2. Europe’s takedown of Russian intelligence operations.

Russia’s invasion of Ukraine pushed European nations off center as nation after nation reduced the footprint of the Russian espionage apparatus in their various countries through expulsions and PNG actions. All told, between February and June 2022, 556 Russian intelligence officers and diplomats were sent packing back to Mother Russia (plus another 12 from the United States). This action served to disrupt Russia’s on-the-ground influence operations and their ability to support and handle assets (their spies and illegal officers).

What followed was case after case of neutralization of espionage or attempted espionage operations. Illegal Russian intelligence officer and their operations were disrupted in Italy, The Netherlands, Norway, and Sweden. Arrests and prosecutions of those who had been recruited by the Russian intelligence organizations, be they military or civilian, took place throughout Europe. 2022 will go down as one of the most successful counterintelligence years for European nations in their efforts to neutralize Russia’s espionage operations.

1. Chinese espionage in the United States (and elsewhere) continues (abated).

Since the turn of the century, the one constant has been reinforced, annually, China is playing the long game in the world of espionage and is fleecing the west with technological know-how; becoming evermore bold in attempting to quiet the voices of dissent from the Chinese diaspora, and use of wolf-diplomacy and hostage politics to achieve their goals.

The #1 case of the 2021 Top Five was that of Yanjun Xu, an MSS intelligence officer who was arrested in Belgium, extradited, tried, and convicted on espionage charges of having targeted the U.S. aerospace sector. In 2022, we saw him sentenced to 20 years in prison.  A related case saw the effort to seed the U.S. Army MANVI program thwarted and the Chinese candidate pleading guilty in 2022. We then saw the U.S. Army helicopter pilot, also previously arrested and sentenced to prison for trying to provide China with aviation information (and lying on his SF-86).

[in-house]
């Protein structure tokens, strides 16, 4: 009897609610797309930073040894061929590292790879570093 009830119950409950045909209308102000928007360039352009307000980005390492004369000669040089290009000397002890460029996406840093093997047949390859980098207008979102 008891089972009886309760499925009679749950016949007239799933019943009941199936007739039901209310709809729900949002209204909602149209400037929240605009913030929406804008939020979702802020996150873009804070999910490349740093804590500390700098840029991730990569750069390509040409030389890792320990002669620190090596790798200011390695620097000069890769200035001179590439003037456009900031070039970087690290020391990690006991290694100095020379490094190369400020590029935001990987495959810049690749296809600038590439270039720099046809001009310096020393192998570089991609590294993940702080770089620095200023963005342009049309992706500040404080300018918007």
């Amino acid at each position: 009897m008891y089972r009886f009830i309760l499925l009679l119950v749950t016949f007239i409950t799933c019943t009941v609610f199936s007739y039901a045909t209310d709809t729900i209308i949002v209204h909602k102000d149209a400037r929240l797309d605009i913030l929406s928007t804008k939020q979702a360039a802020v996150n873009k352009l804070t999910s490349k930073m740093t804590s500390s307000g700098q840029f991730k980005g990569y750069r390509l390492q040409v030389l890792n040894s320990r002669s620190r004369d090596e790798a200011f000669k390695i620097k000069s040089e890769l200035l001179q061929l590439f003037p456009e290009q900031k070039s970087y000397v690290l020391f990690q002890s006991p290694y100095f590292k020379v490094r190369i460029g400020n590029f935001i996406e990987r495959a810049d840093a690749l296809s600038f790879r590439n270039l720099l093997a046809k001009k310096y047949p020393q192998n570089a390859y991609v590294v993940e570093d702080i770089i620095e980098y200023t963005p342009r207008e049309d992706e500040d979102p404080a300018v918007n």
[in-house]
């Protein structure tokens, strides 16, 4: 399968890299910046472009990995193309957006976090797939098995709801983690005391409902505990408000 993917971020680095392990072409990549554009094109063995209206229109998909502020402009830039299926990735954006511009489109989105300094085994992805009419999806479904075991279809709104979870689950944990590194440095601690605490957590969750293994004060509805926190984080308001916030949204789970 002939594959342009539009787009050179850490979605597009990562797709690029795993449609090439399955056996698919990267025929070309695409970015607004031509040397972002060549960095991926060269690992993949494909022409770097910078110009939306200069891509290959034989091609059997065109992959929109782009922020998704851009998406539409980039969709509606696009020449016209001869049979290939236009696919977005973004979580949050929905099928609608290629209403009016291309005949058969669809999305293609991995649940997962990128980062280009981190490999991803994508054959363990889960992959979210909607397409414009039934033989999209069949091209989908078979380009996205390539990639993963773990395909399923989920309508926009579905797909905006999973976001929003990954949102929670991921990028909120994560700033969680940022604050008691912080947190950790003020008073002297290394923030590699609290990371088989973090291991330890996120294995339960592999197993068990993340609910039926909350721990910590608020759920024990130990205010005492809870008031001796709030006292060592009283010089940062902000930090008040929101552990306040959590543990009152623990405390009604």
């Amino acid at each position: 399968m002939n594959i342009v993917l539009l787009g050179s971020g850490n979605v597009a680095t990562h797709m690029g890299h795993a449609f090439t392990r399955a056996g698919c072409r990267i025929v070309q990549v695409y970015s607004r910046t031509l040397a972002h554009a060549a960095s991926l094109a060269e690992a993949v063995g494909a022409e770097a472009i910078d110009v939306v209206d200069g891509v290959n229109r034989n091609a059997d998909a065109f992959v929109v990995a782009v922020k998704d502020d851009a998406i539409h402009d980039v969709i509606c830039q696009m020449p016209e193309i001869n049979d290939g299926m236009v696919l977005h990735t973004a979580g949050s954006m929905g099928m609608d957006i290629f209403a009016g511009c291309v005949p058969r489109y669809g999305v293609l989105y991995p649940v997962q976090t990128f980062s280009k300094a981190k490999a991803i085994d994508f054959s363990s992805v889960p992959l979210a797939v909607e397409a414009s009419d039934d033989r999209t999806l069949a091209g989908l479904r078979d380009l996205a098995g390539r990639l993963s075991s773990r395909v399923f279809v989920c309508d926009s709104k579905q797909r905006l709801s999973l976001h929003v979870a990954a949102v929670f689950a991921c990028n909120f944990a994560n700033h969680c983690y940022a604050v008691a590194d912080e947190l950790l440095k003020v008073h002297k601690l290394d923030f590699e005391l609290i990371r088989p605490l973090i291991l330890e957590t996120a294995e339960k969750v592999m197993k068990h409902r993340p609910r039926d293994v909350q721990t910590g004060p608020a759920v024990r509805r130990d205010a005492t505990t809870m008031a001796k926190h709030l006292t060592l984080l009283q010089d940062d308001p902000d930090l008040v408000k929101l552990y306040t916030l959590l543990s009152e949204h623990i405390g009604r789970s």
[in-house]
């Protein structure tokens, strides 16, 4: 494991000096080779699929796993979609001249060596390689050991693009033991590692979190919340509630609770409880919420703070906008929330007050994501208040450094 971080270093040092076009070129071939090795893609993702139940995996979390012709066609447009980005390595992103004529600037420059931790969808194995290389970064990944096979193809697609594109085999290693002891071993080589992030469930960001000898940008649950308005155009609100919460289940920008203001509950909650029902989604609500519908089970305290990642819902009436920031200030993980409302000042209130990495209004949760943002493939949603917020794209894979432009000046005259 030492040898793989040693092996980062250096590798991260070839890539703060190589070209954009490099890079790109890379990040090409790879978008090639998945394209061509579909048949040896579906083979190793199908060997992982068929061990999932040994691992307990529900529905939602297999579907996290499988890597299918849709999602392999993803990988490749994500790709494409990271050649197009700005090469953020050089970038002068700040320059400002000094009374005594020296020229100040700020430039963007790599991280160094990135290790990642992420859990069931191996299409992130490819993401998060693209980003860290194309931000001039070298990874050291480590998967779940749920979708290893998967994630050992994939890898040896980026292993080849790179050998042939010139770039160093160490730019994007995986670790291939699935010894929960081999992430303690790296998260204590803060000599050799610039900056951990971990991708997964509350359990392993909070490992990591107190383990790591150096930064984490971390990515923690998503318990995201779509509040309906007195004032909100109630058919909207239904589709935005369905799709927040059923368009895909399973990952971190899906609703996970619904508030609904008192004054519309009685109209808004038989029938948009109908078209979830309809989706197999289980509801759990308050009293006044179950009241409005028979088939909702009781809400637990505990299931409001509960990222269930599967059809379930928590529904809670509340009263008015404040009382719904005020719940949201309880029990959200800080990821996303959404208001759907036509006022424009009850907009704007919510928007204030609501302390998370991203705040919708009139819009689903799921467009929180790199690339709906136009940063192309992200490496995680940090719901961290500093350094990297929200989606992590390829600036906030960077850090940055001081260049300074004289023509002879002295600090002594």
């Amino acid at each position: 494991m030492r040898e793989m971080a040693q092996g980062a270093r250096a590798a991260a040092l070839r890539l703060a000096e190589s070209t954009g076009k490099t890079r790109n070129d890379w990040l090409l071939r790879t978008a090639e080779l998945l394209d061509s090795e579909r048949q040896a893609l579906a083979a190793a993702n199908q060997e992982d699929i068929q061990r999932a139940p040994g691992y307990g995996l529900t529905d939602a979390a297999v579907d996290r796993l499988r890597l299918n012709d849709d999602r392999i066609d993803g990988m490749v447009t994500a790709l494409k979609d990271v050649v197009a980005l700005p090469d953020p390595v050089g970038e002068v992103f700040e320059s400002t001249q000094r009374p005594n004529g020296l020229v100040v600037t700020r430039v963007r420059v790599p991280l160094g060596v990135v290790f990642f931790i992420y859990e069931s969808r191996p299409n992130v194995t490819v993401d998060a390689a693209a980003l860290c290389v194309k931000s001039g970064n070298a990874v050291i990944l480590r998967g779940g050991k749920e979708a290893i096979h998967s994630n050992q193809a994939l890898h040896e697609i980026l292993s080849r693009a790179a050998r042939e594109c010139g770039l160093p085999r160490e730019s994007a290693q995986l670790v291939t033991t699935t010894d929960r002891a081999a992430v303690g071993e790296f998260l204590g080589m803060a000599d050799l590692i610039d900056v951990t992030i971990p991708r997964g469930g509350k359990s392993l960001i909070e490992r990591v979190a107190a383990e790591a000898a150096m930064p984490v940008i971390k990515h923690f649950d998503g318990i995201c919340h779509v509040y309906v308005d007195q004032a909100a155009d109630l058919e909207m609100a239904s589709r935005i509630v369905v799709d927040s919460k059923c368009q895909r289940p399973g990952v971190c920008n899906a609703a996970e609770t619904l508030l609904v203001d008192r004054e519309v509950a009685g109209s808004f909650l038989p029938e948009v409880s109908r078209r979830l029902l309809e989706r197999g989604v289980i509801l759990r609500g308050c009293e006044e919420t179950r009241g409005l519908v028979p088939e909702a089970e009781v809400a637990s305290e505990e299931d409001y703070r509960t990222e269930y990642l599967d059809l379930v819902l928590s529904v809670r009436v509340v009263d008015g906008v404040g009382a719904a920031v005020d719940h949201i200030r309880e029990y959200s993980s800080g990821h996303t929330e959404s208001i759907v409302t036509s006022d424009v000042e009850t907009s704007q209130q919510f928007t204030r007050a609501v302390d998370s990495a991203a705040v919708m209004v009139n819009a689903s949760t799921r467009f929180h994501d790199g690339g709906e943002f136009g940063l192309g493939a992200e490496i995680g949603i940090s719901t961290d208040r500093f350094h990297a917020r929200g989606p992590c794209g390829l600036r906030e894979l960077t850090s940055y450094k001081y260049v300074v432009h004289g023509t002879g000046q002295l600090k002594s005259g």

The UK saw their former fighter pilots being actively courted by China to provide air combat strategy and tactics training via third-country cutouts. The UK Defence Ministry issued an advisory to their former military personnel that their responsibility to keep State secrets secret remains in place even after leaving service.

The Chinese operation “Fox Hunt” targeting the Chinese diaspora in the United States and elsewhere took a hit when indictments and arrests took place following the neutralization of Fox Hunt efforts targeting a U.S. citizen.

FSO takeaway for 2023

The takeaway for every Facility Security Officer never changes. China and Russia are the nation’s adversaries. They are and will continue to use all the arrows in the operational quiver to fire away at our collective defenses in hopes of snagging a source of classified information for the long term. Your insider is the still target. They may self-select or be induced by a foreign adversary. FSO’s efforts to educate, engage, and train personnel on how to deflect and report foreign national pitches to spy are paramount. Of equal, some may say more importance, is to invest in a robust insider risk management program built on trust and not assumed guilt, where every employee is a collaborative team member in the efforts to ensure the motivations to self-select and to break trust are reduced. When one does break trust, the “see something, say something” training takes over and the threat posed by the malevolent individual is neutralized quickly.

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Christopher Burgess (@burgessct) is an author and speaker on the topic of security strategy. Christopher, served 30+ years within the Central Intelligence Agency. He lived and worked in South Asia, Southeast Asia, the Middle East, Central Europe, and Latin America. Upon his retirement, the CIA awarded him the Career Distinguished Intelligence Medal, the highest level of career recognition. Christopher co-authored the book, “Secrets Stolen, Fortunes Lost, Preventing Intellectual Property Theft and Economic Espionage in the 21st Century” (Syngress, March 2008). He is the founder of